disfigure v. To impair or injure the beauty, symmetry, or appearance of.
dishabille n. Undress or negligent attire.
dishonest adj. Untrustworthy.
disillusion v. To disenchant.
disinfect v. To remove or destroy the poison of infectious or contagious diseases.
disinfectant n. A substance used to destroy the germs of infectious diseases.
disinherit v. To deprive of an inheritance.
disinterested adj. Impartial.
disjunctive adj. Helping or serving to disconnect or separate.
dislocate v. To put out of proper place or order.
dismissal n. Displacement by authority from an office or an employment.
dismount v. To throw down, push off, or otherwise remove from a horse or the like.
disobedience n. Neglect or refusal to comply with an authoritative injunction.
disobedient adj. Neglecting or refusing to obey.
disown v. To refuse to acknowledge as one's own or as connected with oneself.
disparage v. To regard or speak of slightingly.
disparity n. Inequality.
dispel v. To drive away by or as by scattering in different directions.
dispensation n. That which is bestowed on or appointed to one from a higher power.
displace v. To put out of the proper or accustomed place.
dispossess v. To deprive of actual occupancy, especially of real estate.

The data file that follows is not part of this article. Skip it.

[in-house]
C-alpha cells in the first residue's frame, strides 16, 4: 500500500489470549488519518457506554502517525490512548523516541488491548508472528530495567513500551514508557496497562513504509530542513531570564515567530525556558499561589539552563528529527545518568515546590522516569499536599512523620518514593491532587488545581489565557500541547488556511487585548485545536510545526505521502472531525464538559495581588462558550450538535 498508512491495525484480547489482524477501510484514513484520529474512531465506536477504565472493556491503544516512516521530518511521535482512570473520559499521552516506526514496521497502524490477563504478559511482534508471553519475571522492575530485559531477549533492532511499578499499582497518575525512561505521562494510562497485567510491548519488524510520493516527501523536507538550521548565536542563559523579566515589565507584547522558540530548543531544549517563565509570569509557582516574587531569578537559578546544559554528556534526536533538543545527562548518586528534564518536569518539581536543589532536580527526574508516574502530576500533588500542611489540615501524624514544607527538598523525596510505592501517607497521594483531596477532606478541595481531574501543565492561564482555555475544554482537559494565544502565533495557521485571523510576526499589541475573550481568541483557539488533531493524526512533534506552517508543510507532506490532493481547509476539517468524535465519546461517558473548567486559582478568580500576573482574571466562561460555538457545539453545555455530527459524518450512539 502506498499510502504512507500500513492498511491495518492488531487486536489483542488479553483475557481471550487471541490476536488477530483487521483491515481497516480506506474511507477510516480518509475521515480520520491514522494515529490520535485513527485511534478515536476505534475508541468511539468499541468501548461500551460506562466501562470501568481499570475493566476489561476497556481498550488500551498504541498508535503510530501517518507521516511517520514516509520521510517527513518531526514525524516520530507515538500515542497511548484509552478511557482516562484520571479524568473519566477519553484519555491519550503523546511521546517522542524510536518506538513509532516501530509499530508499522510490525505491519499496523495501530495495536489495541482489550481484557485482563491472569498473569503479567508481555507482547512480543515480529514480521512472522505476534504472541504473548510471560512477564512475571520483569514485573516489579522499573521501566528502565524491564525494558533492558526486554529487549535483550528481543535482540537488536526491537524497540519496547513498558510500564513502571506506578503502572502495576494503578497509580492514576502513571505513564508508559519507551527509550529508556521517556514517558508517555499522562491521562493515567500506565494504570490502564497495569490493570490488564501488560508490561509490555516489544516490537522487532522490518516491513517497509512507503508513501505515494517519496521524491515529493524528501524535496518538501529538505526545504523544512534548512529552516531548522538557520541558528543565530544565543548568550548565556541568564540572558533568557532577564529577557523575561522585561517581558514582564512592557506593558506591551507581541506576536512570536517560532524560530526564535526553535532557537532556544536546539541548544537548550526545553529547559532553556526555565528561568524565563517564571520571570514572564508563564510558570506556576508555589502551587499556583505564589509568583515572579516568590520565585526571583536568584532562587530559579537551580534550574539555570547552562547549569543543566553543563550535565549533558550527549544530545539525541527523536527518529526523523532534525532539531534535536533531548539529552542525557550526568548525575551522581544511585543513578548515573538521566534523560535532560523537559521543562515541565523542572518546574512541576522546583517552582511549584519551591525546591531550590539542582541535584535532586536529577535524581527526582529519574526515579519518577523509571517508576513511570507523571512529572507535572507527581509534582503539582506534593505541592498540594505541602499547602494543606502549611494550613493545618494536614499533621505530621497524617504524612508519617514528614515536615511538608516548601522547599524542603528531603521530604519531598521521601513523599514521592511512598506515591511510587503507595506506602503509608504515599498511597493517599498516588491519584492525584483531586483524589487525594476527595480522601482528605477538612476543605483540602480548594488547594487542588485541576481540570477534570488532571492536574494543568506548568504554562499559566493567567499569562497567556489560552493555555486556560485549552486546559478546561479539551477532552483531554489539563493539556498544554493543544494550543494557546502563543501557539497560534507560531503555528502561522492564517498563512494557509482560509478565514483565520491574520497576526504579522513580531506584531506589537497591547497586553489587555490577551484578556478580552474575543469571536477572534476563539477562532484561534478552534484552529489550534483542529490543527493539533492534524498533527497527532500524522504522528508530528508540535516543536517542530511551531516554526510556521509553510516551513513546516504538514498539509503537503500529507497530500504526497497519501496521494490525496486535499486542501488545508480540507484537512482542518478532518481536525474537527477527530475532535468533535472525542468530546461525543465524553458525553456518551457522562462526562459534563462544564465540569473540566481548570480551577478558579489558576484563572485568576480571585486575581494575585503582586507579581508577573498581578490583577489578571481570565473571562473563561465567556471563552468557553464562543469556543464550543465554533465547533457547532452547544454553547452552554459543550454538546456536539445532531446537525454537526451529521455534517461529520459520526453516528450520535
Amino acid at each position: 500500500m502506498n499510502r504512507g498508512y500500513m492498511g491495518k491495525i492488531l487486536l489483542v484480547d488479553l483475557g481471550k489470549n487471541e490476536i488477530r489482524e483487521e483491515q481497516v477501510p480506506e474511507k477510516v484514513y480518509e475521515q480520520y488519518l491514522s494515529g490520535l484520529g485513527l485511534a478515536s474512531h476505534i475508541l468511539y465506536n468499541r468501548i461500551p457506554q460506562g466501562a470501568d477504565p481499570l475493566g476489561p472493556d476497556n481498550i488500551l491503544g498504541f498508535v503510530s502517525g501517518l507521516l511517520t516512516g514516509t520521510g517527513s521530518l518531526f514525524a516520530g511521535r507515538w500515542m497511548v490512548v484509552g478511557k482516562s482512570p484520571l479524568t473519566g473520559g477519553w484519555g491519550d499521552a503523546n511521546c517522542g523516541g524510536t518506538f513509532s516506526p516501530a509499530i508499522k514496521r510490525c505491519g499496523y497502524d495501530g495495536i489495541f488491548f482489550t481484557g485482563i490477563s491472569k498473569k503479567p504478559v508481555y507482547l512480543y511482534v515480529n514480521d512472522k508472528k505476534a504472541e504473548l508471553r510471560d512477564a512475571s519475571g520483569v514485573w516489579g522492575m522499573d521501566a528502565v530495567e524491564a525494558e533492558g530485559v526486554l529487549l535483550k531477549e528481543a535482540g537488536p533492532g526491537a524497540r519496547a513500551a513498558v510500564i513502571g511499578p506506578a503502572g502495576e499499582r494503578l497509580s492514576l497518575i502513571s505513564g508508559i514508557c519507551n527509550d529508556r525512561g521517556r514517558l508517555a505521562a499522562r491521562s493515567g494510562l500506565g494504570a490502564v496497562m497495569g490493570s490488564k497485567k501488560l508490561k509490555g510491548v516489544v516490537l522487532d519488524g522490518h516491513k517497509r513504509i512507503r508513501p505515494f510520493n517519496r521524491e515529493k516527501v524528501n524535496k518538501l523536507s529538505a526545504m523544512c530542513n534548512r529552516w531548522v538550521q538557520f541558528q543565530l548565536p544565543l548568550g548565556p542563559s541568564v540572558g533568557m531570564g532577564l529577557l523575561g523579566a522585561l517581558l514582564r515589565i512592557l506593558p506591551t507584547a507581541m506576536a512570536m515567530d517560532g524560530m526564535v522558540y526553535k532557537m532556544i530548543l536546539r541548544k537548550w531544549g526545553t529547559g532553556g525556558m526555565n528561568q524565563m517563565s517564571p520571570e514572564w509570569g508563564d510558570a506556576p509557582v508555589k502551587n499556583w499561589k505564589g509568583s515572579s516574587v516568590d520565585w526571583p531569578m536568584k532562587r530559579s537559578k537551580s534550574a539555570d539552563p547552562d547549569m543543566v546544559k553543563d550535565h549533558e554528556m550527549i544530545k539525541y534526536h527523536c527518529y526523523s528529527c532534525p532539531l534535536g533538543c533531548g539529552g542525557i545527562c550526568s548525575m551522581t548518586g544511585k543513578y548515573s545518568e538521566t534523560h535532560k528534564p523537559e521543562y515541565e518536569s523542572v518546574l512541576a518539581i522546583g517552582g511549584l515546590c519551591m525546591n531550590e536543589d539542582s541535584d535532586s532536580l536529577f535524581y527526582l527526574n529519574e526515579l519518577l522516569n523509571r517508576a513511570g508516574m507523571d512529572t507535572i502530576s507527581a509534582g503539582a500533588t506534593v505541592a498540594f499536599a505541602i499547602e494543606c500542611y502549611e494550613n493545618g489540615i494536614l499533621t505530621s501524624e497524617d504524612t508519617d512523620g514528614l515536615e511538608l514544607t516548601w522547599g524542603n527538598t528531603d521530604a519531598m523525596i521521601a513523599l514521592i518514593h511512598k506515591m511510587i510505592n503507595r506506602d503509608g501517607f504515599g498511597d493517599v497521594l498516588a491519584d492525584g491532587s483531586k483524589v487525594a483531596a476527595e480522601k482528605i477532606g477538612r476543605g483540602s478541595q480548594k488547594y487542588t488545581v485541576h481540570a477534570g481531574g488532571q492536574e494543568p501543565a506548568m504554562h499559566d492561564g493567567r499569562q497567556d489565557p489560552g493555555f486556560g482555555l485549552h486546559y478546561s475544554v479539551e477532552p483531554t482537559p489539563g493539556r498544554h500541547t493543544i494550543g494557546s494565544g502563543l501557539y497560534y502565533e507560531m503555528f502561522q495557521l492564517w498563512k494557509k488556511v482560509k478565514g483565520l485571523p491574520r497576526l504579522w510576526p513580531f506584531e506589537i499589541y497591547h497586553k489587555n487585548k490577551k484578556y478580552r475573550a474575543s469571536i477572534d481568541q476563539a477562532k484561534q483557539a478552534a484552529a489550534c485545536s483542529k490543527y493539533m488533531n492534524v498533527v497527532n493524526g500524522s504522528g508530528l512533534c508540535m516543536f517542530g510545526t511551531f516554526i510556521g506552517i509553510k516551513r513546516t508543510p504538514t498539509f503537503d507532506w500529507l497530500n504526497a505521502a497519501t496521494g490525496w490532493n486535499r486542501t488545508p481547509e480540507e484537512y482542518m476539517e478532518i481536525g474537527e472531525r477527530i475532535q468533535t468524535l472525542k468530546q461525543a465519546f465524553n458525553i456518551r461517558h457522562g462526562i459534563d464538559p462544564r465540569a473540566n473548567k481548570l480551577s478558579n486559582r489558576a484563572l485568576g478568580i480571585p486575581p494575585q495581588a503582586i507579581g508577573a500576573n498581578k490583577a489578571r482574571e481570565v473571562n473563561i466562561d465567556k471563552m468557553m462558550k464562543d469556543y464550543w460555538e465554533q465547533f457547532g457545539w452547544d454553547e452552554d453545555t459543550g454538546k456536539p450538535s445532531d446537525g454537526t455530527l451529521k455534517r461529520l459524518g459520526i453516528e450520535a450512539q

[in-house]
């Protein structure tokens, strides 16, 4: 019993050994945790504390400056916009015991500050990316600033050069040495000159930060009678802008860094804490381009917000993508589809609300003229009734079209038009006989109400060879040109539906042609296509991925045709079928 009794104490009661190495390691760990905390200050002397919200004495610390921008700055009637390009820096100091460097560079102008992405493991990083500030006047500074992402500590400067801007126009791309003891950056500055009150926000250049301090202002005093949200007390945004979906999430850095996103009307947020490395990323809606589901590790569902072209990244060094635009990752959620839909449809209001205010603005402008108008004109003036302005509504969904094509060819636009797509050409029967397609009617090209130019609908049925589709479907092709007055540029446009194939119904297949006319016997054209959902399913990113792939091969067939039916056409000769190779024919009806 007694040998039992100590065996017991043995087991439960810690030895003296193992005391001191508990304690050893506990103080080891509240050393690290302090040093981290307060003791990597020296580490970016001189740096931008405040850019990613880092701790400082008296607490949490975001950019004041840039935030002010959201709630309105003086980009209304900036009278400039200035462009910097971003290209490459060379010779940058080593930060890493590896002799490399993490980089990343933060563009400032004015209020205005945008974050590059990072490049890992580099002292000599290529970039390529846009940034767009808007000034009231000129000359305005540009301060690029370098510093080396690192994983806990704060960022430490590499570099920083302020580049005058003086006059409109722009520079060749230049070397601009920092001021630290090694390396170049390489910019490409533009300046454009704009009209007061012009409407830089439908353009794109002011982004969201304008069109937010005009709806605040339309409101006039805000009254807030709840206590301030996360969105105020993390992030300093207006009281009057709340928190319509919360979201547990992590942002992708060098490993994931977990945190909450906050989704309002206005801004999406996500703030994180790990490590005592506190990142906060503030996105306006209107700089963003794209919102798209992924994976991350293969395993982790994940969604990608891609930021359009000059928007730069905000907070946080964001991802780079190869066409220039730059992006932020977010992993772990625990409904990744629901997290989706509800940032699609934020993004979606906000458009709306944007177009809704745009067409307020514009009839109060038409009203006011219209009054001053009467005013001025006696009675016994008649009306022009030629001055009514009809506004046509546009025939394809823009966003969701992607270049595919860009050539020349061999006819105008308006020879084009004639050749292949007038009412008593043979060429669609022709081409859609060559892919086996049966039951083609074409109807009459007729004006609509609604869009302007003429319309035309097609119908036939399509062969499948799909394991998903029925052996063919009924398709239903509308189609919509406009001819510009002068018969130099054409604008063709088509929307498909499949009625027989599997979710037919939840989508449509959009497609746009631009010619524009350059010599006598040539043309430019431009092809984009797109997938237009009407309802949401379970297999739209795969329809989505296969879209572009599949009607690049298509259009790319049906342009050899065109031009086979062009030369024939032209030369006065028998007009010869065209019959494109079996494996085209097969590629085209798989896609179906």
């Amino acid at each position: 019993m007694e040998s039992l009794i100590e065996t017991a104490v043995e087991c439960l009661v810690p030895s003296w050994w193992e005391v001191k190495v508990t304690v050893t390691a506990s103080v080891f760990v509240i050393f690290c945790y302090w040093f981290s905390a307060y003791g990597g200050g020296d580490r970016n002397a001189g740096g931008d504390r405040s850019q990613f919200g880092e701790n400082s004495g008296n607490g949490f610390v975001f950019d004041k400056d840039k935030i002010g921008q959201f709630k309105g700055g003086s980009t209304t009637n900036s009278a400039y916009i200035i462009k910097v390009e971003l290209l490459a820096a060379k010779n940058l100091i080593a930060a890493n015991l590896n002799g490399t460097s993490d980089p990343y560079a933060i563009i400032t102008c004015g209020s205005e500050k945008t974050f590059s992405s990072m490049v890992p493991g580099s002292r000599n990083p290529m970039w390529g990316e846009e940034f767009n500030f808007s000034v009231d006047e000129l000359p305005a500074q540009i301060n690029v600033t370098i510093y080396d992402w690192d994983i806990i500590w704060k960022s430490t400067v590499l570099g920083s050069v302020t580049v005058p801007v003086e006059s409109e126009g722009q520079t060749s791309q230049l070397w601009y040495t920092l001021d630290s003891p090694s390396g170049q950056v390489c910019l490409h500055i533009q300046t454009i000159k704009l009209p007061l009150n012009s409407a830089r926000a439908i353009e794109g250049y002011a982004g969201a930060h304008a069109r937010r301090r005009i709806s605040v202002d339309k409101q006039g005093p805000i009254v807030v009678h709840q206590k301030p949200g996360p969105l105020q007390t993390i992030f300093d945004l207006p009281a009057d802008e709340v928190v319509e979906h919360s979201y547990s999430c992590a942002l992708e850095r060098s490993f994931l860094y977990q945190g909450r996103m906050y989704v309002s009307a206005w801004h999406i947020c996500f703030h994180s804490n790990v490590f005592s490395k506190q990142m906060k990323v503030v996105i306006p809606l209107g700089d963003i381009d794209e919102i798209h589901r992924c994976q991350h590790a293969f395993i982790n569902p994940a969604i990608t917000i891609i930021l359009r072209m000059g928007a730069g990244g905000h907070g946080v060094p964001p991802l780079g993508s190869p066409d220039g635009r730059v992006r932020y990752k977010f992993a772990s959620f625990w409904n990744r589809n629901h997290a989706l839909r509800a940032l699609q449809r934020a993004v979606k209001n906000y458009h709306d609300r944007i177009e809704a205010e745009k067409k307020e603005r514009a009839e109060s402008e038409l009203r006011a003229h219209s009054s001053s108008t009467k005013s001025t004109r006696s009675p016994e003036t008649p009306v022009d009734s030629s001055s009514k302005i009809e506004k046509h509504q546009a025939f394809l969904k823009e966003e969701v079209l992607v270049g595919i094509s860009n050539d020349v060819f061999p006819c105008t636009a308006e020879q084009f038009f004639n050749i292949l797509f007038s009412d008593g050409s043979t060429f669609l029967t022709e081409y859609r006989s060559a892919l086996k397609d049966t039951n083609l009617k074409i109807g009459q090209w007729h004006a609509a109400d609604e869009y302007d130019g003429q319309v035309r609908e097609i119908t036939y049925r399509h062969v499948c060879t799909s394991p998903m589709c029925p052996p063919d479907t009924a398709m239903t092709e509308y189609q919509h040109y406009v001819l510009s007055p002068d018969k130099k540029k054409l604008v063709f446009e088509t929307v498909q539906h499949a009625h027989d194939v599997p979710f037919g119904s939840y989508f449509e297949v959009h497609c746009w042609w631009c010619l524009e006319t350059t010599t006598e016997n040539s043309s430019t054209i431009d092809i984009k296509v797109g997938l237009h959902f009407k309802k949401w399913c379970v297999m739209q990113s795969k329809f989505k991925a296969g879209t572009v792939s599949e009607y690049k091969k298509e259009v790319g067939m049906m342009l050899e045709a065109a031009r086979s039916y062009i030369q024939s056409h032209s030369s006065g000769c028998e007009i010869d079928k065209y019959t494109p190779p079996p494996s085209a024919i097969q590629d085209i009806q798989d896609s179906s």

disputation n. Verbal controversy.
disqualify v. To debar.
disquiet v. To deprive of peace or tranquility.
disregard v. To take no notice of.
disreputable adj. Dishonorable or disgraceful.
disrepute n. A bad name or character.
disrobe v. To unclothe.
disrupt v. To burst or break asunder.
dissatisfy v. To displease.
dissect v. To cut apart or to pieces.
dissection n. The act or operation of cutting in pieces, specifically of a plant or an animal.
dissemble v. To hide by pretending something different.
disseminate v. To sow or scatter abroad, as seed is sown.
dissension n. Angry or violent difference of opinion.
dissent n. Disagreement.
dissentient n. One who disagrees.
dissentious adj. Contentious.
dissertation n. Thesis.
disservice n. An ill turn.
dissever v. To divide.
dissimilar adj. Different.
dissipate v. To disperse or disappear.
dissipation n. The state of being dispersed or scattered.
dissolute adj. Lewd.
dissolution n. A breaking up of a union of persons.
dissolve v. To liquefy or soften, as by heat or moisture.
dissonance n. Discord.
dissonant adj. Harsh or disagreeable in sound.
dissuade v. To change the purpose or alter the plans of by persuasion, counsel, or pleading.
dissuasion n. The act of changing the purpose of or altering the plans of through persuasion, or pleading.
disyllable n. A word of two syllables.
distemper n. A disease or malady.
distend v. To stretch out or expand in every direction.
distensible adj. Capable of being stretched out or expanded in every direction.
distention n. Expansion.
distill v. To extract or produce by vaporization and condensation.
distillation n. Separation of the more volatile parts of a substance from those less volatile.
distiller n. One occupied in the business of distilling alcoholic liquors.
distinction n. A note or designation of honor, officially recognizing superiority or success in studies.
distort v. To twist into an unnatural or irregular form.
distrain v. To subject a person to distress.
distrainor n. One who subjects a person to distress.
distraught adj. Bewildered.
distrust n. Lack of confidence in the power, wisdom, or good intent of any person.